Homeland Security Secretary Alejandro Mayorkas said that borders can’t be viewed “solely as the lines that mark national boundaries and that divide us from one another,” but as “a point of connection, as the place where the flows of people, goods, and ideas from different countries interact and intersect” — underscoring how border security is “best achieved through international partnerships.”
“Collectively, our nations are endowed with enviable natural resources, skilled workers and advanced manufacturing, robust trade pipelines, and a shared commitment to democracy and rule of law,” Mayorkas said in his Tuesday address to the Washington Conference on the Americas. “The challenges we face – together – are also complex. Climate change, migration, terrorism, and cybersecurity are all issues that do not respect borders.”
Mayorkas said the DHS vision considers “smart border management as a critical piece of our economic security and also as a tool for connection and economic development.”
“Security in, and the facilitation of, travel and trade are mutually reinforcing activities – the more we know about a person or cargo the faster it can move,” he said. “We must re-center our international relationships to focus on the economic imperative, which requires that we have secure global trade and transit pipelines; this will create more harmonious trade practices and give all of our economies a needed boost.”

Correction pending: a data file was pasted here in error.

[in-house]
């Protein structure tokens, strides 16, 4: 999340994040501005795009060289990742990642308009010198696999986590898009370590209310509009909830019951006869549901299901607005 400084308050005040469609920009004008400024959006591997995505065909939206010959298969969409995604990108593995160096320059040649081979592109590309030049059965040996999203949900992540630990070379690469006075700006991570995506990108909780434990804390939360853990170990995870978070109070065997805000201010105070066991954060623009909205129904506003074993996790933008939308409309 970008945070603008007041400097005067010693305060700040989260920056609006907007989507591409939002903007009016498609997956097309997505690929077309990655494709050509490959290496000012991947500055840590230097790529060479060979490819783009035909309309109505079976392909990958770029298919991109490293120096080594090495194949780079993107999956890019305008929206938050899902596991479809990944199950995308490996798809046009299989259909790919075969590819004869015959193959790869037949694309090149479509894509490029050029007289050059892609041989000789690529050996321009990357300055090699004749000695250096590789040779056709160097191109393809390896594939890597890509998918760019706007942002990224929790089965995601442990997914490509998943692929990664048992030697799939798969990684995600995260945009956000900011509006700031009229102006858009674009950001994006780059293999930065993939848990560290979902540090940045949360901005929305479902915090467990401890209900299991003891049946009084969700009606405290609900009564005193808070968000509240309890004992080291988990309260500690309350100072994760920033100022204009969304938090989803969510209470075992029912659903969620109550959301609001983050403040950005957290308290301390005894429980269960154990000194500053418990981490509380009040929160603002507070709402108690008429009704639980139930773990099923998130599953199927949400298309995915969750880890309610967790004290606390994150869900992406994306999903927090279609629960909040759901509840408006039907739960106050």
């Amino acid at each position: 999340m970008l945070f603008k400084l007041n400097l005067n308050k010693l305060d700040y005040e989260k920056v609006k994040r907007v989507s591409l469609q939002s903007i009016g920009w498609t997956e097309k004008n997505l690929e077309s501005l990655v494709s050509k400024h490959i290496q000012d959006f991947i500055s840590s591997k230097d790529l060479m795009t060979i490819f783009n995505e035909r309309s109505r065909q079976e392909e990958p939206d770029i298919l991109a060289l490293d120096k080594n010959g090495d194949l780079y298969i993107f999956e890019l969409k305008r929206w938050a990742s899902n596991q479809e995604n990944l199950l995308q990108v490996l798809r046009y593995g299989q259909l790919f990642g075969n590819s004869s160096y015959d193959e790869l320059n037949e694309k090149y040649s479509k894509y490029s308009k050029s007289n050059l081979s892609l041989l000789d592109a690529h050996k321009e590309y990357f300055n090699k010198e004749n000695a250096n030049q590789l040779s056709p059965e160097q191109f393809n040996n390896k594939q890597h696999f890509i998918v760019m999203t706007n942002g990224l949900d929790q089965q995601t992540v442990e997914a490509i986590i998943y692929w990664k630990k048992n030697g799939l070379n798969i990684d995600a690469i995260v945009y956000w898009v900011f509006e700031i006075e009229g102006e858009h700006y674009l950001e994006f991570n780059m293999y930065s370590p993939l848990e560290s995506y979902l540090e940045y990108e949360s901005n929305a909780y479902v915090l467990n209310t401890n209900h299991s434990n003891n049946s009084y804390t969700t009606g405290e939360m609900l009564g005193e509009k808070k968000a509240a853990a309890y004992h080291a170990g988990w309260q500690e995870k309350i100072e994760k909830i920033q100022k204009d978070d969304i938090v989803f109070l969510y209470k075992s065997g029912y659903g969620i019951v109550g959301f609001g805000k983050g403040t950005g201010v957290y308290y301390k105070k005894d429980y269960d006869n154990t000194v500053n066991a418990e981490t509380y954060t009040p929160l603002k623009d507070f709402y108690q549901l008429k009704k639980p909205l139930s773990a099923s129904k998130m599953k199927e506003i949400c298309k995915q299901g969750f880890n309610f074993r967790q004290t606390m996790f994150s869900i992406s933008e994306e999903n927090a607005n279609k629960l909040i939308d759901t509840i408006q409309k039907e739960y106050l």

The goal of “collective security,” the secretary said, acknowledges that “we need one another” and “our security and economic success are both inextricably linked to that of our friend and partner countries in the Americas.”
“Our vision for migration management and our immigration system is rooted in the belief that people should be treated with dignity and respect. This is not inconsistent with enforcing the law and securing our border,” Mayorkas said, stating that “the Border Patrol have performed heroically under challenging circumstances, but they know better than anyone that a Border Patrol facility is no place for a child.”
“I am proud of the Department and the interagency team that has mobilized on both family reunification and border management,” he said. “We know there is more work to be done. It is hard work, of course, but we do the hard work.”
Mayorkas said that “while the long-term goal of our efforts is a better life for people throughout the hemisphere — so that fewer individuals feel compelled to migrate irregularly in the first place — we recognize that, in the short-term, several initiatives are needed to provide protection to individuals closer to their homes.”
“We are developing these initiatives in concert with our regional partners, as well as several NGOs and international organizations, to ensure consistency, fairness, and accountability as we approach these problems in a unified way,” he said.
Mayorkas stressed the importance of cracking down on transnational criminal organizations that profit from human smuggling and trafficking, facilitating a “robust system of lawful trade and travel” including trusted traveler programs, developing modern port security and infrastructure “with an emphasis on the security of the Panama Canal,” and protecting the supply chain from malign foreign influences.
“Clearly, we have much work ahead. We are grateful to have a strong group of partners throughout the Americas and the Western Hemisphere,” he said. “Looking ahead, we remain committed to expanding our partnerships across the Americas in the service of our collective security and prosperity.”